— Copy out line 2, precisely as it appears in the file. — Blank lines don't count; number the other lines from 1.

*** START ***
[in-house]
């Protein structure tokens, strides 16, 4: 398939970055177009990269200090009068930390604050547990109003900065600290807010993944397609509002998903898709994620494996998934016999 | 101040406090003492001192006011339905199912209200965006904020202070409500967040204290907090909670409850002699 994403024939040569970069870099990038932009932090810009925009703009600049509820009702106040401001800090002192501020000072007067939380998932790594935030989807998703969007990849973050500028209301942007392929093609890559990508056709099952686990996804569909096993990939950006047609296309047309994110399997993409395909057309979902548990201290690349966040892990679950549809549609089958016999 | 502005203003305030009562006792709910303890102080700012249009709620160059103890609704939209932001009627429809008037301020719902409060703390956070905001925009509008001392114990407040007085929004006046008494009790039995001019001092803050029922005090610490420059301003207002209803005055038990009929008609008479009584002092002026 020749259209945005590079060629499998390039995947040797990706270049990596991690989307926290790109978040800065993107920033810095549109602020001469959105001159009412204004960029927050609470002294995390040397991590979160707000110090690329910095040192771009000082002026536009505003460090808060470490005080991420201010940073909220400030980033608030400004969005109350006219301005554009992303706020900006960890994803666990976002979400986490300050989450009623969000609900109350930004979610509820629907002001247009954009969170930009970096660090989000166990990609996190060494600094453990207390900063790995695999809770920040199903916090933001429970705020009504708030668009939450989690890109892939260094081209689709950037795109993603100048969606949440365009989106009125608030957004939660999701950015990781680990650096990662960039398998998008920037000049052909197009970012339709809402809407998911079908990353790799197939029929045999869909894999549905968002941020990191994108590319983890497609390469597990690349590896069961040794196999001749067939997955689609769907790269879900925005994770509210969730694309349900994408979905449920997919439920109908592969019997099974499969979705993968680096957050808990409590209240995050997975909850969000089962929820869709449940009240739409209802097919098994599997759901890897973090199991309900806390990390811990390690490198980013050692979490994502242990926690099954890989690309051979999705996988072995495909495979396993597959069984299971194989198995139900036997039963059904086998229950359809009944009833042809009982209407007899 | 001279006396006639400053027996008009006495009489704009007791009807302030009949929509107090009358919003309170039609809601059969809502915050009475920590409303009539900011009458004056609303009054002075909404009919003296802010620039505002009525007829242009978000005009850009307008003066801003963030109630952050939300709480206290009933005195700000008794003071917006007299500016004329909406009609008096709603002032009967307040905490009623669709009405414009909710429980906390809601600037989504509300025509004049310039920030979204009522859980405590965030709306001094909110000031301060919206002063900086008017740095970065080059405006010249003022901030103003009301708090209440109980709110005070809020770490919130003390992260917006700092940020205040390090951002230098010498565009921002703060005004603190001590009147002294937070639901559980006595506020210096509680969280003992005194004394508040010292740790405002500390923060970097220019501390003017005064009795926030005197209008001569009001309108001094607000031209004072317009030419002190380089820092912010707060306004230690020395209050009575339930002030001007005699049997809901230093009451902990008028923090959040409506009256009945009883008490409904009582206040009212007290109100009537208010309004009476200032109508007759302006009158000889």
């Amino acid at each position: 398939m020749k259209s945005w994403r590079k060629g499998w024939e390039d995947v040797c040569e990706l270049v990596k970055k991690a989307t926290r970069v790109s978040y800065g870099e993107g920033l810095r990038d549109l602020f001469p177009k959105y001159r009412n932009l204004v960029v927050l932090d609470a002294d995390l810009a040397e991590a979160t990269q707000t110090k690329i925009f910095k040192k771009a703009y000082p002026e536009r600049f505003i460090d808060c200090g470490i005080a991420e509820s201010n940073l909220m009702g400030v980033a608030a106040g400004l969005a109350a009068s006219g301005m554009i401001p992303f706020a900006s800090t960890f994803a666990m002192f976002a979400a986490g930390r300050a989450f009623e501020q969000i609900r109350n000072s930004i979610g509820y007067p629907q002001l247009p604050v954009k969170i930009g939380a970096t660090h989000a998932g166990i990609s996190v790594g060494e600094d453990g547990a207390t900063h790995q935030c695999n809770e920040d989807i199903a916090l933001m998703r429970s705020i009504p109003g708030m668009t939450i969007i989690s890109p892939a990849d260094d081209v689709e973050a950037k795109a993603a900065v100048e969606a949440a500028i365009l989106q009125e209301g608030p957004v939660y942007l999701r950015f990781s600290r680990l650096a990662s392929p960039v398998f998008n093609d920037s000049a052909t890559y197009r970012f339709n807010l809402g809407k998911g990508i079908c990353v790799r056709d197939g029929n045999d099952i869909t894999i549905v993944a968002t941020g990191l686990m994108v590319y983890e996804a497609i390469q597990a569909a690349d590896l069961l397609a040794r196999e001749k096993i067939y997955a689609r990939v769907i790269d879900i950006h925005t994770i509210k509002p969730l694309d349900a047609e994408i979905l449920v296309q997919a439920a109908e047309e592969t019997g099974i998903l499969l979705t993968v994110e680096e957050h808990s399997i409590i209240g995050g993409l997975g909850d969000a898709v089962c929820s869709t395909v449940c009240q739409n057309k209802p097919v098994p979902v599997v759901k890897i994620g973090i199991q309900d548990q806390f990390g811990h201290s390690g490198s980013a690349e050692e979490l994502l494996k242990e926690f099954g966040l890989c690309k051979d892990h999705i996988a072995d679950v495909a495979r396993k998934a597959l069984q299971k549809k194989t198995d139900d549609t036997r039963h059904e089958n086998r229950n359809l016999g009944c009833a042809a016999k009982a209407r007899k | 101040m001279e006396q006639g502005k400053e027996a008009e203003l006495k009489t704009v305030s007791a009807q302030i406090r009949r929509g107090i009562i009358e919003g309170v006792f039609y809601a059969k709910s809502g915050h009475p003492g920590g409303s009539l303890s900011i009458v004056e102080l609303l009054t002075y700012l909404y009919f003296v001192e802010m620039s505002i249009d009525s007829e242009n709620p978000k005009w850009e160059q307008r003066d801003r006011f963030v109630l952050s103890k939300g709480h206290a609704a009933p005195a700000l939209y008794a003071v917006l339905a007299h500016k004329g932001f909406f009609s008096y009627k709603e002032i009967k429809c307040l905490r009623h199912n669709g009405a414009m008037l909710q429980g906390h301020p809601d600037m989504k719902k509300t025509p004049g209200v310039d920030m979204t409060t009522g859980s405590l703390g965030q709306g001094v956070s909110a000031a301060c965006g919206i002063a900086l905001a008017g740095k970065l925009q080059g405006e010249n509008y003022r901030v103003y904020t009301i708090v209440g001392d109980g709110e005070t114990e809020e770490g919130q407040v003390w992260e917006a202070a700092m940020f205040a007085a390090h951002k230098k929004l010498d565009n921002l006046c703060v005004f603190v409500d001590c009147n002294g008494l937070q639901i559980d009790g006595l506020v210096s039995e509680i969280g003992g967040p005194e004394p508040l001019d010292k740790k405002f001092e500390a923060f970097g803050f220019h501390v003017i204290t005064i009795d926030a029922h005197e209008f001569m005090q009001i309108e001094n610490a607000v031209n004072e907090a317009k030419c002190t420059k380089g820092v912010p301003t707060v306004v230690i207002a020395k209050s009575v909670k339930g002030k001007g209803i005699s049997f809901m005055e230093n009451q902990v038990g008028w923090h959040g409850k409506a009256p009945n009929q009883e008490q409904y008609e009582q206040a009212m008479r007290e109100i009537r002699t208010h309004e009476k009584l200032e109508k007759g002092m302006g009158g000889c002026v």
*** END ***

């Protein structure tokens, strides 16, 4: 398939970055177009990269200090009068930390604050547990109003900065600290807010993944397609509002998903898709994620494996998934016999 | 101040406090003492001192006011339905199912209200965006904020202070409500967040204290907090909670409850002699 994403024939040569970069870099990038932009932090810009925009703009600049509820009702106040401001800090002192501020000072007067939380998932790594935030989807998703969007990849973050500028209301942007392929093609890559990508056709099952686990996804569909096993990939950006047609296309047309994110399997993409395909057309979902548990201290690349966040892990679950549809549609089958016999 | 502005203003305030009562006792709910303890102080700012249009709620160059103890609704939209932001009627429809008037301020719902409060703390956070905001925009509008001392114990407040007085929004006046008494009790039995001019001092803050029922005090610490420059301003207002209803005055038990009929008609008479009584002092002026 020749259209945005590079060629499998390039995947040797990706270049990596991690989307926290790109978040800065993107920033810095549109602020001469959105001159009412204004960029927050609470002294995390040397991590979160707000110090690329910095040192771009000082002026536009505003460090808060470490005080991420201010940073909220400030980033608030400004969005109350006219301005554009992303706020900006960890994803666990976002979400986490300050989450009623969000609900109350930004979610509820629907002001247009954009969170930009970096660090989000166990990609996190060494600094453990207390900063790995695999809770920040199903916090933001429970705020009504708030668009939450989690890109892939260094081209689709950037795109993603100048969606949440365009989106009125608030957004939660999701950015990781680990650096990662960039398998998008920037000049052909197009970012339709809402809407998911079908990353790799197939029929045999869909894999549905968002941020990191994108590319983890497609390469597990690349590896069961040794196999001749067939997955689609769907790269879900925005994770509210969730694309349900994408979905449920997919439920109908592969019997099974499969979705993968680096957050808990409590209240995050997975909850969000089962929820869709449940009240739409209802097919098994599997759901890897973090199991309900806390990390811990390690490198980013050692979490994502242990926690099954890989690309051979999705996988072995495909495979396993597959069984299971194989198995139900036997039963059904086998229950359809009944009833042809009982209407007899 | 001279006396006639400053027996008009006495009489704009007791009807302030009949929509107090009358919003309170039609809601059969809502915050009475920590409303009539900011009458004056609303009054002075909404009919003296802010620039505002009525007829242009978000005009850009307008003066801003963030109630952050939300709480206290009933005195700000008794003071917006007299500016004329909406009609008096709603002032009967307040905490009623669709009405414009909710429980906390809601600037989504509300025509004049310039920030979204009522859980405590965030709306001094909110000031301060919206002063900086008017740095970065080059405006010249003022901030103003009301708090209440109980709110005070809020770490919130003390992260917006700092940020205040390090951002230098010498565009921002703060005004603190001590009147002294937070639901559980006595506020210096509680969280003992005194004394508040010292740790405002500390923060970097220019501390003017005064009795926030005197209008001569009001309108001094607000031209004072317009030419002190380089820092912010707060306004230690020395209050009575339930002030001007005699049997809901230093009451902990008028923090959040409506009256009945009883008490409904009582206040009212007290109100009537208010309004009476200032109508007759302006009158000889």